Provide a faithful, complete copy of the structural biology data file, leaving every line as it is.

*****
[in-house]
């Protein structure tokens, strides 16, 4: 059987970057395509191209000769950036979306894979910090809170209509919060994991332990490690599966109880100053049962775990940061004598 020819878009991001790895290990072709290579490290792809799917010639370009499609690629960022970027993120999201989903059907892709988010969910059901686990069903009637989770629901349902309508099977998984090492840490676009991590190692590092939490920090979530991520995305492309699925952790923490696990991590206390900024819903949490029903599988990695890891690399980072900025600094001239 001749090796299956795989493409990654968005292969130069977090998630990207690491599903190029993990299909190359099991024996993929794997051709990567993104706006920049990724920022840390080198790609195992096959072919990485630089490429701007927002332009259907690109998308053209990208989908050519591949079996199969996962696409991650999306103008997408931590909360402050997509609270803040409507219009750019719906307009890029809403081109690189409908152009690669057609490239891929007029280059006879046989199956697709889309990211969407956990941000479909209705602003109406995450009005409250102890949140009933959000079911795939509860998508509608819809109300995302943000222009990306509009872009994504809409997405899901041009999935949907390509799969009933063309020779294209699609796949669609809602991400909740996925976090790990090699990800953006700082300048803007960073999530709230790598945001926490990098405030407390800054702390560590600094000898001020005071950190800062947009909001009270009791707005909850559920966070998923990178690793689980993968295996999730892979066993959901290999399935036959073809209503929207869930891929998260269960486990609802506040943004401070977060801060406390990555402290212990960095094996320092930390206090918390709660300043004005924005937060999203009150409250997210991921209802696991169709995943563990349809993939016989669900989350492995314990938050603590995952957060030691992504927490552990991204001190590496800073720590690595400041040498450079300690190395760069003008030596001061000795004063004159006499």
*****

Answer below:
[in-house]
């Protein structure tokens, strides 16, 4: 059987970057395509191209000769950036979306894979910090809170209509919060994991332990490690599966109880100053049962775990940061004598 020819878009991001790895290990072709290579490290792809799917010639370009499609690629960022970027993120999201989903059907892709988010969910059901686990069903009637989770629901349902309508099977998984090492840490676009991590190692590092939490920090979530991520995305492309699925952790923490696990991590206390900024819903949490029903599988990695890891690399980072900025600094001239 001749090796299956795989493409990654968005292969130069977090998630990207690491599903190029993990299909190359099991024996993929794997051709990567993104706006920049990724920022840390080198790609195992096959072919990485630089490429701007927002332009259907690109998308053209990208989908050519591949079996199969996962696409991650999306103008997408931590909360402050997509609270803040409507219009750019719906307009890029809403081109690189409908152009690669057609490239891929007029280059006879046989199956697709889309990211969407956990941000479909209705602003109406995450009005409250102890949140009933959000079911795939509860998508509608819809109300995302943000222009990306509009872009994504809409997405899901041009999935949907390509799969009933063309020779294209699609796949669609809602991400909740996925976090790990090699990800953006700082300048803007960073999530709230790598945001926490990098405030407390800054702390560590600094000898001020005071950190800062947009909001009270009791707005909850559920966070998923990178690793689980993968295996999730892979066993959901290999399935036959073809209503929207869930891929998260269960486990609802506040943004401070977060801060406390990555402290212990960095094996320092930390206090918390709660300043004005924005937060999203009150409250997210991921209802696991169709995943563990349809993939016989669900989350492995314990938050603590995952957060030691992504927490552990991204001190590496800073720590690595400041040498450079300690190395760069003008030596001061000795004063004159006499």